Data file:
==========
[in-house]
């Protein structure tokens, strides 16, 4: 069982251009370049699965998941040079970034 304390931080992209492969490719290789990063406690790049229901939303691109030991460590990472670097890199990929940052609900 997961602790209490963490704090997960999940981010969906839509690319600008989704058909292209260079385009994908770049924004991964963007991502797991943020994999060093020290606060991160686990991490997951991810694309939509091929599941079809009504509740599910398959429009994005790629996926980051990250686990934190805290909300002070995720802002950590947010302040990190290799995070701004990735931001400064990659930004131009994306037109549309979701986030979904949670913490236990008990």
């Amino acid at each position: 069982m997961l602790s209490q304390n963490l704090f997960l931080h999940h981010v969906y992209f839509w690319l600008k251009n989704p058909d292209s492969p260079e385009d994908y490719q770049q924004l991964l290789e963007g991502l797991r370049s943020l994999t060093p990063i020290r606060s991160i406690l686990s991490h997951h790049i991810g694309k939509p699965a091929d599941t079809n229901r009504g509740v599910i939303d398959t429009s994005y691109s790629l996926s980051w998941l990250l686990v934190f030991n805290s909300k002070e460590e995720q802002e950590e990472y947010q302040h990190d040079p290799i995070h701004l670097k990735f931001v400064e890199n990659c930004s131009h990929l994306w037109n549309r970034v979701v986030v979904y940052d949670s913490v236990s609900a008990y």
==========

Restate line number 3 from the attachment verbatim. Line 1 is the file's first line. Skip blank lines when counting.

């Amino acid at each position: 069982m997961l602790s209490q304390n963490l704090f997960l931080h999940h981010v969906y992209f839509w690319l600008k251009n989704p058909d292209s492969p260079e385009d994908y490719q770049q924004l991964l290789e963007g991502l797991r370049s943020l994999t060093p990063i020290r606060s991160i406690l686990s991490h997951h790049i991810g694309k939509p699965a091929d599941t079809n229901r009504g509740v599910i939303d398959t429009s994005y691109s790629l996926s980051w998941l990250l686990v934190f030991n805290s909300k002070e460590e995720q802002e950590e990472y947010q302040h990190d040079p290799i995070h701004l670097k990735f931001v400064e890199n990659c930004s131009h990929l994306w037109n549309r970034v979701v986030v979904y940052d949670s913490v236990s609900a008990y």